Aestheticing Turkish Nationalism: Islamic Imagery in the Landscape Paintings of the Ottoman Military Painter Hüseyįn Zekaį (1860-1919)
CIEPO 24, Aristotle University Research Dissemination Center, Thessaloniki, Greece
23 June 2022
Ekin Akalin will give a lecture entitled “Aestheticing Turkish Nationalism: Islamic Imagery in the Landscape Paintings of the Ottoman Military Painter Hüseyįn Zekaį (1860-1919)”, at the 24th Conference of the International Committee for Pre-Ottoman and Ottoman Studies (CIEPO), hosted at the Aristotle University Research Dissemination Center, Thessaloniki, Greece.
Military painters were the first generation of artists who introduced the systematic use of ‘modern’ practices of art in the Ottoman Empire. Alongside their personal Islamic background, the professional commitment of these painters to the Ottoman state which remained under strong influence of Sharia until its last day, led them quest modern ways to represent Islam on visual dimension. In the era that preceded the writing of Boğaziçi Mehtapları (Moonlights of Bosphorus) dedicated to the reflection of Turkish culture through the sublime topography of the Bosphorus by Abdülhak Şinasi Hisar in 1941, the quest of an aesthetics by the Ottoman military painters through Islamic Art was a way to sow the seeds of Turkish nationalism in a visual dimension.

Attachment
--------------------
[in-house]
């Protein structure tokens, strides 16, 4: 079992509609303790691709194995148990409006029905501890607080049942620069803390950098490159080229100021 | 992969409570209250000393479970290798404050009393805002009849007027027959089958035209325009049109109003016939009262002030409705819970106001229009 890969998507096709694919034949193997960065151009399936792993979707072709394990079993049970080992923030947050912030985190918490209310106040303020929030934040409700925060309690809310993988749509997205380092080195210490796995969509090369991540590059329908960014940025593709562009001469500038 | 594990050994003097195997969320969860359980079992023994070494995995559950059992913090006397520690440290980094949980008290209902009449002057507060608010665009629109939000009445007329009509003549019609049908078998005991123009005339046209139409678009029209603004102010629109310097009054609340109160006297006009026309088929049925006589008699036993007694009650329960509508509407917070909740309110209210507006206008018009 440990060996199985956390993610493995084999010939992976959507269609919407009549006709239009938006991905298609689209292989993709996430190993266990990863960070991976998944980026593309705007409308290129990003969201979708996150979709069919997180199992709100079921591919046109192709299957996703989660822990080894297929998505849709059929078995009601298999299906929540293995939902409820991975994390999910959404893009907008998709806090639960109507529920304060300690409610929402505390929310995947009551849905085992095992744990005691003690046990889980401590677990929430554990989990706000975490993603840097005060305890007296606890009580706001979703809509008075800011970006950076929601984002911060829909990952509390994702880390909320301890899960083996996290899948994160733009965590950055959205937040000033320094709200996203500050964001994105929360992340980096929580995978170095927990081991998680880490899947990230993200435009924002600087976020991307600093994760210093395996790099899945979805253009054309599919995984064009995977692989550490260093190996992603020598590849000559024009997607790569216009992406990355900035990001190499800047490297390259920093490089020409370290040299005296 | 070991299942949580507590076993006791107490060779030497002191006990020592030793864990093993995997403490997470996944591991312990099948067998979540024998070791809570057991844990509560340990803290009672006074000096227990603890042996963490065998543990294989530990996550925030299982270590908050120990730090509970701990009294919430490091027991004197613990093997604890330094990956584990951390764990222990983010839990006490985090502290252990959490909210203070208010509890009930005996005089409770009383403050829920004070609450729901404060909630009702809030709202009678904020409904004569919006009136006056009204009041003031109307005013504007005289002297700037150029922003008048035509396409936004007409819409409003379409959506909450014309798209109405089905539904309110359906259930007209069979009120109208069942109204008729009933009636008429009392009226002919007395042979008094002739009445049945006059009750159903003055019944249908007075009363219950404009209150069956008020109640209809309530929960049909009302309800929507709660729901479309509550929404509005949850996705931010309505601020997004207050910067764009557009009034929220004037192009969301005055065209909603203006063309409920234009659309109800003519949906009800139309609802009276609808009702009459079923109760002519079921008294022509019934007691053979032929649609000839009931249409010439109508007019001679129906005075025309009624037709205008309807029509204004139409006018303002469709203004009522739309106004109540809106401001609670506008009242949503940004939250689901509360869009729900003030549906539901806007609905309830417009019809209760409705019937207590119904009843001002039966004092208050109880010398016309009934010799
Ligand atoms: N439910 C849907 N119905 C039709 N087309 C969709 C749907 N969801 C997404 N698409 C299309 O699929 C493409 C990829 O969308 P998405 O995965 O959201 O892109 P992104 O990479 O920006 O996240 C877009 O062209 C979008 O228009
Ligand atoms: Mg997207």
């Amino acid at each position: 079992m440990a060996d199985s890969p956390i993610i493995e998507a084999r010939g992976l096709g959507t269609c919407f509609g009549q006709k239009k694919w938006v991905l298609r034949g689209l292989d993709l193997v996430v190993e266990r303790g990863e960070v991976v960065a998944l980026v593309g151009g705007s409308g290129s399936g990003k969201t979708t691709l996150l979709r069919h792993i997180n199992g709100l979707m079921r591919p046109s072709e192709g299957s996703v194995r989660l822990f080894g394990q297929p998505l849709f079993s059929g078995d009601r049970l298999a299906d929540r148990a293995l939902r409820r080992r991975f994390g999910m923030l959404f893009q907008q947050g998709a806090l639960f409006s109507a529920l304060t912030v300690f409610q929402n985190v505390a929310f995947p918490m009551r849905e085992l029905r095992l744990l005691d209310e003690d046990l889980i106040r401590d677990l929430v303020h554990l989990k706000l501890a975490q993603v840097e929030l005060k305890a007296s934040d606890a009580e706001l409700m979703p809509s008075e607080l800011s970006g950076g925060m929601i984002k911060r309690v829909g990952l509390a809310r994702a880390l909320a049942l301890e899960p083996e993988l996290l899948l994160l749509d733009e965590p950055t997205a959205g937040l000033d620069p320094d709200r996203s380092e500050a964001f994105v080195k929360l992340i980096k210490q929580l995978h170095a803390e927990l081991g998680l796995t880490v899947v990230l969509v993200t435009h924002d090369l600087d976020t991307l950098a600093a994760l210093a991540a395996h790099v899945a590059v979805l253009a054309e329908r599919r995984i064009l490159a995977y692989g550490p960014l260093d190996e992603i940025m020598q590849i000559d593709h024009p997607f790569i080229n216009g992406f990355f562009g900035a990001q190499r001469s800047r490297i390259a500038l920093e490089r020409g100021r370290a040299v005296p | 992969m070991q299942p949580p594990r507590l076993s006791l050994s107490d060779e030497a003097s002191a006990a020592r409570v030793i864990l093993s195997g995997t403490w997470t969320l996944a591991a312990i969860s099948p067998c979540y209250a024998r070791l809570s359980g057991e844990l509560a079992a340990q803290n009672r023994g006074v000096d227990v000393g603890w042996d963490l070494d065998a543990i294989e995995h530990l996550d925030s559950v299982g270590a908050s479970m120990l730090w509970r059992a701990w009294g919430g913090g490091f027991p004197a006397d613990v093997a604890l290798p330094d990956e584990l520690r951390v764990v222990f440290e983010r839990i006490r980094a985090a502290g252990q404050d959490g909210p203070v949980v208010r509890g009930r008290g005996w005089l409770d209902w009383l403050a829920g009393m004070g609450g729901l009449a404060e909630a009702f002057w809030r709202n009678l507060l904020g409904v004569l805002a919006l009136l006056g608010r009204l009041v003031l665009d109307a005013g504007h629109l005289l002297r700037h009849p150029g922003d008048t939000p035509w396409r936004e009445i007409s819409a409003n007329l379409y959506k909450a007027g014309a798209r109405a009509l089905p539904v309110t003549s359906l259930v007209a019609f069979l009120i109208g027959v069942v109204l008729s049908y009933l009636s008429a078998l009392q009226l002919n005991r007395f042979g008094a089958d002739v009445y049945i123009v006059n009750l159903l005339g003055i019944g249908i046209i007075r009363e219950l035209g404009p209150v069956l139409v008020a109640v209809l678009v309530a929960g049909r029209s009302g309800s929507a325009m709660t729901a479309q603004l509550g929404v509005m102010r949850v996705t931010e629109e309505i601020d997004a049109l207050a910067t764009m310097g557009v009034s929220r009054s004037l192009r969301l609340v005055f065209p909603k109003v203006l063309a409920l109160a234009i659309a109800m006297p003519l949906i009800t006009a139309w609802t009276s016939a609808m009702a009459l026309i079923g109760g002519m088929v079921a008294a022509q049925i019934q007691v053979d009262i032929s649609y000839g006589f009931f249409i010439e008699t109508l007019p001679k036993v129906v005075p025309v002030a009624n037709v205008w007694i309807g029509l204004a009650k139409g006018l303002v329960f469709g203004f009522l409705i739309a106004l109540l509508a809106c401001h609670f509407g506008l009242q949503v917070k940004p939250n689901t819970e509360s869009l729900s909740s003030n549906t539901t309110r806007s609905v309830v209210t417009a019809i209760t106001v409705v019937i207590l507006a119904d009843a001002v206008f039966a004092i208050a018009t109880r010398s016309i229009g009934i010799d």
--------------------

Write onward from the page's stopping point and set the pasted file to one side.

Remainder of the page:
The military painter Hüseyin Zekai was among those military painters most dedicated to Islamic imagery. Chosen by the Sultan Abdulhamid II himself to be included in the “yaver (Sultan’s assistant)” class of military school, Hüseyin Zekai wrote a book on the cultural heritage of the Ottoman Empire in 1329/1913 in which he theorized the Islamic aesthetics he depicted in this landscape paintings. In his book Holy Treasures (Mübeccel Hazineler), he defined the aesthetic reflected by the Ottoman monuments of the classical era as being part of “national arts (sanayi-i milli)”. Among the 49 articles contained in this book, his article on “Aya Sofya Camii-i Şerifi (Holly Mosque of Hagia Sofia)” is particularly significant due to his reference to the Ottoman mobilier dating back to 19th century that he qualifies as “Turkish style (Türk uslub-u mimarisi)”.
This paper aims to investigate the visual emergence of Turkism in the Ottoman Empire during the long 19th century. It intends to demonstrate how Turkism became a dominant cultural reference by means of a sublime aesthetics of landscape. Alongside the reflection of Turkism in politics and sciences, the analysis of the visual discourse is a chance to question the ways in which nationalic politics determined by the Sublime Porte were represented in the daily life. Studying the visual perception mechanisms that contributed to the public opinion of the late 19th century is a way to question the role that visual arts played in the spreading of nationalism in the Turkish Republic since its foundation until today.
More information here.